Old 12-01-2010, 02:57 PM   #23
nomb
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Quote:
Originally Posted by johnsfine View Post
Now you're making it sound a lot more like a kernel bug and especially like that kernel bug in the five year old discussion I linked above.

I can't believe it is that same five year old bug, but programmers sometimes reintroduce bugs. So it could be a new kernel bug similar to that old one.

If whoever is supporting you from Red Hat believed it was a kernel bug, they could escalate it to someone at Red Hat who could diagnose that bug. (If it is a resource leak in one of your application programs, Red Hat would never get real work done if they routinely escalated such problems to someone who could diagnose a kernel bug).
The problem with that though is that that bug seems to be only affected by auditing? I turned auditing off and the problem still persists.
 
Old 12-01-2010, 06:45 PM   #24
syg00
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Systemtap puts probes into the kernel itself. Not generally recommended for production environments - but there are exceptions. Like here.
You'll need to install systemtap itself, and you'll also need a kernel with debug info compiled in - Redhat provide them for all their supported kernels. It'll be big - better than 200 Meg on my F12 system.
<Edit:> The size comment is only relevant for download - you don't boot this kernel, it merely needs to be available for the debug info</Edit:>

Save that stp file - it'll show all the entry and exit calls to the module that was compiled from the code in namei.c. It'll indent the print-out so you can see nested calls and their returns. It has no end test, so you'll need to stop it yourself - <Ctrl>-C if running foreground.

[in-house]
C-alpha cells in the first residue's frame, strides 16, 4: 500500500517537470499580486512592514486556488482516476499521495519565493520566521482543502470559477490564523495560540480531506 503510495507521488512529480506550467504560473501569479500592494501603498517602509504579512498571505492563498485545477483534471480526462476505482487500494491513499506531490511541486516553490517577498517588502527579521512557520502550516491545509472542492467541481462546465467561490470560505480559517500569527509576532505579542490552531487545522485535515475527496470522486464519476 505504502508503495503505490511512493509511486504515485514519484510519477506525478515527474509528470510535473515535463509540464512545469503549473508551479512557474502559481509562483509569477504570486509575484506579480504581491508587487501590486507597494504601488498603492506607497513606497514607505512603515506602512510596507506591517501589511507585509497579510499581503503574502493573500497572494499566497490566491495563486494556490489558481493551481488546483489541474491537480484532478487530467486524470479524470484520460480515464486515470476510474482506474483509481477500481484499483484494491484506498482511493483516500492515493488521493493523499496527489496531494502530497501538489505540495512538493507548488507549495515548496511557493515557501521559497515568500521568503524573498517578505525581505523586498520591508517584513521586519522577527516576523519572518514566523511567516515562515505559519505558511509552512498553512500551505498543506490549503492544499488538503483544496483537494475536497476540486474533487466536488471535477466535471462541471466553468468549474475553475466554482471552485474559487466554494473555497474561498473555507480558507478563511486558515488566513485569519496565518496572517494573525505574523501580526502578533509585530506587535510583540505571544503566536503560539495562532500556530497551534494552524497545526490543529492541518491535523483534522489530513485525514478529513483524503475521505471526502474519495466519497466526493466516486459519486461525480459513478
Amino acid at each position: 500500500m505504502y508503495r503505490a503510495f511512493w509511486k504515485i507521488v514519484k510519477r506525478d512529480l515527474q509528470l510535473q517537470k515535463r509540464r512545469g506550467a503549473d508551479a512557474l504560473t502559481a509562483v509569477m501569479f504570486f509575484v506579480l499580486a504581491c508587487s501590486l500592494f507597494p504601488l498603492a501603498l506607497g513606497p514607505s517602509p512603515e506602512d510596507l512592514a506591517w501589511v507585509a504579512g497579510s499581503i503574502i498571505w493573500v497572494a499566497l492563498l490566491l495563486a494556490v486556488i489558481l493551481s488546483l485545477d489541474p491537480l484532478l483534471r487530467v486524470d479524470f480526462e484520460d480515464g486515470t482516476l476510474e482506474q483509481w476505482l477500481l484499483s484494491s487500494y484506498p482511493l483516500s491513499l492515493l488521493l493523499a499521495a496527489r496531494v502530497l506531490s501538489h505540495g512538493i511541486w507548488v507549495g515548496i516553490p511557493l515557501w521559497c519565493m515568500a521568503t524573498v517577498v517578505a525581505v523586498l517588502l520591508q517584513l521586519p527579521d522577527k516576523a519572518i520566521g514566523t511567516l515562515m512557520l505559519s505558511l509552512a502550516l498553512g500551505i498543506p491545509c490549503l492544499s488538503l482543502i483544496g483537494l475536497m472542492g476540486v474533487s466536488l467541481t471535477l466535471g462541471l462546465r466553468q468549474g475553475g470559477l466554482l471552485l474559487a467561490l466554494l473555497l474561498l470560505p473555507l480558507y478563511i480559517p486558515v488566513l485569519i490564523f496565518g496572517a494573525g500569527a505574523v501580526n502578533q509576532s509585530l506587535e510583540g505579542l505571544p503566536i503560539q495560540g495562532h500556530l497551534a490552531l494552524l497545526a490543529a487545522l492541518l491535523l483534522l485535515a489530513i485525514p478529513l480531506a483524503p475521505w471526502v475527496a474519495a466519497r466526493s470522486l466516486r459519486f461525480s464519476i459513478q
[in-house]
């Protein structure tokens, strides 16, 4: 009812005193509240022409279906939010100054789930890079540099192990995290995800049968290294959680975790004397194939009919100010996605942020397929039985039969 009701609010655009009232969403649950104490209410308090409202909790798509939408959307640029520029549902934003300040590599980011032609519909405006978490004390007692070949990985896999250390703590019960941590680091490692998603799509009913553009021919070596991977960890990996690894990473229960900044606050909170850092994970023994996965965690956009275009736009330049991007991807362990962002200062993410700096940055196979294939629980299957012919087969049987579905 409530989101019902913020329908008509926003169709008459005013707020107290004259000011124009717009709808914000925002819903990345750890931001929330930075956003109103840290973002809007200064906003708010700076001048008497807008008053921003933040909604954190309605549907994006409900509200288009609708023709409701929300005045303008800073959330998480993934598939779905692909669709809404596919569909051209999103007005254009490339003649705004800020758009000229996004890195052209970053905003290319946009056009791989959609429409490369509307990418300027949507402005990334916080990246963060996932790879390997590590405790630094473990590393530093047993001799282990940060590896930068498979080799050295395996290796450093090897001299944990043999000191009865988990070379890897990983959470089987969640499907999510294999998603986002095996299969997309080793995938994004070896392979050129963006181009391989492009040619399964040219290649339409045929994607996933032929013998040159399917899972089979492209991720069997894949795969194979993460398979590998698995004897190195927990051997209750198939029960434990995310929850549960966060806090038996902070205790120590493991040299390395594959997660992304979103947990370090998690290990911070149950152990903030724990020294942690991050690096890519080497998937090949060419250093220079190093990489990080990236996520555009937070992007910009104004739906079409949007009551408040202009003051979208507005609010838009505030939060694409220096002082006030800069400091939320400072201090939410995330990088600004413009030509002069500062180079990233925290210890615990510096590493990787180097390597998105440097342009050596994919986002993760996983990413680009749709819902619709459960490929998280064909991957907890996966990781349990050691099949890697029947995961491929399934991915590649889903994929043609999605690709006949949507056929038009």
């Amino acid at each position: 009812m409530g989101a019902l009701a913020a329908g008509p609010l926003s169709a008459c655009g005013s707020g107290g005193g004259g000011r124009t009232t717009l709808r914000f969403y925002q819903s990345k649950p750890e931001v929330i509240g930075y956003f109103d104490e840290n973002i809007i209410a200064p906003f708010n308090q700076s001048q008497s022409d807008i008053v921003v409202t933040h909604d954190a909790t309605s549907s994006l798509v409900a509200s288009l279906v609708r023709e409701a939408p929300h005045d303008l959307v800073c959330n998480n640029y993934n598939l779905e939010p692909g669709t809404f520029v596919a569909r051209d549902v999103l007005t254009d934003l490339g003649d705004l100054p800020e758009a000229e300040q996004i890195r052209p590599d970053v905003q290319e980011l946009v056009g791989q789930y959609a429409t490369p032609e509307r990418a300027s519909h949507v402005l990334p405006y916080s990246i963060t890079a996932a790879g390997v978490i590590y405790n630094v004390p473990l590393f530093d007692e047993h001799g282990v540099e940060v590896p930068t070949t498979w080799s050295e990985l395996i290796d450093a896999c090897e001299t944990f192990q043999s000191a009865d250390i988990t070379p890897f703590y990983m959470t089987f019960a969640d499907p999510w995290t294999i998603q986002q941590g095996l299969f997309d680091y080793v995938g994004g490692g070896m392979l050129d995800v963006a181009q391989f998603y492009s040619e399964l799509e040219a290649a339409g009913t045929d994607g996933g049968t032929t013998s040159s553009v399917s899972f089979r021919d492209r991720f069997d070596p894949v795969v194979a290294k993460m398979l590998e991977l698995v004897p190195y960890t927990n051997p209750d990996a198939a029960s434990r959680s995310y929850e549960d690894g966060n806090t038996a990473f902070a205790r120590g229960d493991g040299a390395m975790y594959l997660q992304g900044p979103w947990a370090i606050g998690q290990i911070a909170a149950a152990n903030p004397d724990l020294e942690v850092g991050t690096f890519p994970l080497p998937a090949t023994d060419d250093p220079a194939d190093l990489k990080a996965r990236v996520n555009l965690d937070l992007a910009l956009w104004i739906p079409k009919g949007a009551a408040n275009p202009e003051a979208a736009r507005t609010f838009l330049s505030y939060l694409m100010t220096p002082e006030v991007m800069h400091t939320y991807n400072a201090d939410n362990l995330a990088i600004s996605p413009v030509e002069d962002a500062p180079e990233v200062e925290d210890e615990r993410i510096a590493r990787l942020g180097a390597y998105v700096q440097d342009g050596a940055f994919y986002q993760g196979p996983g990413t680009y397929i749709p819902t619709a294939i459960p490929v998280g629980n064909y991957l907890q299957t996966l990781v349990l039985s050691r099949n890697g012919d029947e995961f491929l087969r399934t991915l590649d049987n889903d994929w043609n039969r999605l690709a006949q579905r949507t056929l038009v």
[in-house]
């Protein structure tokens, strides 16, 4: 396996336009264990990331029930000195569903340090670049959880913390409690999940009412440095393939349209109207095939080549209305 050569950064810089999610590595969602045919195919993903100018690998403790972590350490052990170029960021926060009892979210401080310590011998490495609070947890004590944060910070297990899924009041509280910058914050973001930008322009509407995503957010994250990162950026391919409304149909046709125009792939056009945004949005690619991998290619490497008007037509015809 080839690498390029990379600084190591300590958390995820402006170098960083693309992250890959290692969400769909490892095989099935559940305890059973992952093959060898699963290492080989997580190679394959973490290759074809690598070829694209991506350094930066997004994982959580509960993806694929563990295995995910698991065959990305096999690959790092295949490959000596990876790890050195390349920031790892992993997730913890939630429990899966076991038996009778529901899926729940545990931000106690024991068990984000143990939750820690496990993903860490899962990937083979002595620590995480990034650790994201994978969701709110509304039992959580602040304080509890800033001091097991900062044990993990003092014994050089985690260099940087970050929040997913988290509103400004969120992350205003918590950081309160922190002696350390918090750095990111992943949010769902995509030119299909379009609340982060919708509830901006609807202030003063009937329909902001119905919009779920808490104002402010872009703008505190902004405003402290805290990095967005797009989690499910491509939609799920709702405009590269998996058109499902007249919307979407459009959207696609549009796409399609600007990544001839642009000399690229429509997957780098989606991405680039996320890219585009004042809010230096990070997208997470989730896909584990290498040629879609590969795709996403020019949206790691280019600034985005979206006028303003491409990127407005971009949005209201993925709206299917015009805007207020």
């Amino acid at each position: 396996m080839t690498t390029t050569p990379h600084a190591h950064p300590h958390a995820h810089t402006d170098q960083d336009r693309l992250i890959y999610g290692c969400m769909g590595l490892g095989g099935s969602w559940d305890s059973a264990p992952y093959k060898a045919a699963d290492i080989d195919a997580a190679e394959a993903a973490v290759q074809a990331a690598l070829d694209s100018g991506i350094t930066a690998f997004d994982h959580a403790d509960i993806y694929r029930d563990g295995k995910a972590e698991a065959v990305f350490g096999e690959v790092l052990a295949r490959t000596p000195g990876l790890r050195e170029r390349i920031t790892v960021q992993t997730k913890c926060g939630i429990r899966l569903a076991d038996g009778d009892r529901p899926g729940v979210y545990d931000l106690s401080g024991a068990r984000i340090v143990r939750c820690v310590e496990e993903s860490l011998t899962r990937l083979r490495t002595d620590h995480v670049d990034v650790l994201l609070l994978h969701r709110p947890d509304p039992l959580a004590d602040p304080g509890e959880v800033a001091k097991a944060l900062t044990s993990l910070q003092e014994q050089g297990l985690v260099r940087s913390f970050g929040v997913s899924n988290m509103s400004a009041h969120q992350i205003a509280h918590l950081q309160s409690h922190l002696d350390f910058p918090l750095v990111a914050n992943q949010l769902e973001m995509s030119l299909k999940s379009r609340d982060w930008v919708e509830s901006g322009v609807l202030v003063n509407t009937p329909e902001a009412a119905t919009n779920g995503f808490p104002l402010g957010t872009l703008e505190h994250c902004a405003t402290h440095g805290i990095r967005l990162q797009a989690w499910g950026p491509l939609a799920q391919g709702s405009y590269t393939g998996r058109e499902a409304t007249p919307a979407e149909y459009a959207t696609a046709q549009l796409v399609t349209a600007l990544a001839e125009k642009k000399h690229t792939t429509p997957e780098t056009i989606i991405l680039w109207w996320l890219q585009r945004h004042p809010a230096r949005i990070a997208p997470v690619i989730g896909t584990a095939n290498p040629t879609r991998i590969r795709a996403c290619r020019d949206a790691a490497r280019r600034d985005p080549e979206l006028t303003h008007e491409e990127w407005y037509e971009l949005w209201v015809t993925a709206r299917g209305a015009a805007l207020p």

That will produce a *lot* of output - I just tested it on a quiet system running F/F and claws client. Three second generated 375 lines - 225 calls, but only 150 returns. So a simple mis-match isn't necessarily going to indicate a problem - you'd have to have enough data (across enough time) to smooth out the calls. Even 30 seconds showed the same disparity.Run the stp (as root) by
Code:
stap names1-trace-indent.stp > trace.out
You may be able to analyze it, or see if your friendly RH support folks want it.

Last edited by syg00; 12-01-2010 at 07:01 PM.
 
Old 12-01-2010, 08:40 PM   #25
syg00
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Just for interest, some quick awk over the (roughly) 30 sec sample shows this
Code:
calls

303	irqbalance(1326):
87	clock-applet(2513):
21	nautilus(2238):
42	udisks-daemon(2262):
9	firefox(6641):
24	upowerd(1931):
3	firefox(4109):
126	gnome-panel(2224):
87	gvfs-afc-volume(2499):
24	gconfd-2(2206):
18	sendmail(4033):
96	gnome-settings-(2214):
36	hald(1509):
1890	firefox(2564):
3	firefox(4110):
42	gnome-screensav(2519):

returns

202	irqbalance(1326):
58	clock-applet(2513):
14	nautilus(2238):
28	udisks-daemon(2262):
6	firefox(6641):
16	upowerd(1931):
2	firefox(4109):
84	gnome-panel(2224):
58	gvfs-afc-volume(2499):
16	gconfd-2(2206):
12	sendmail(4033):
64	gnome-settings-(2214):
24	hald(1509):
1260	firefox(2564):
2	firefox(4110):
28	gnome-screensav(2519):
The summation would be better done in the stap code - saves writing boat loads of output. I may have time to knock something up later.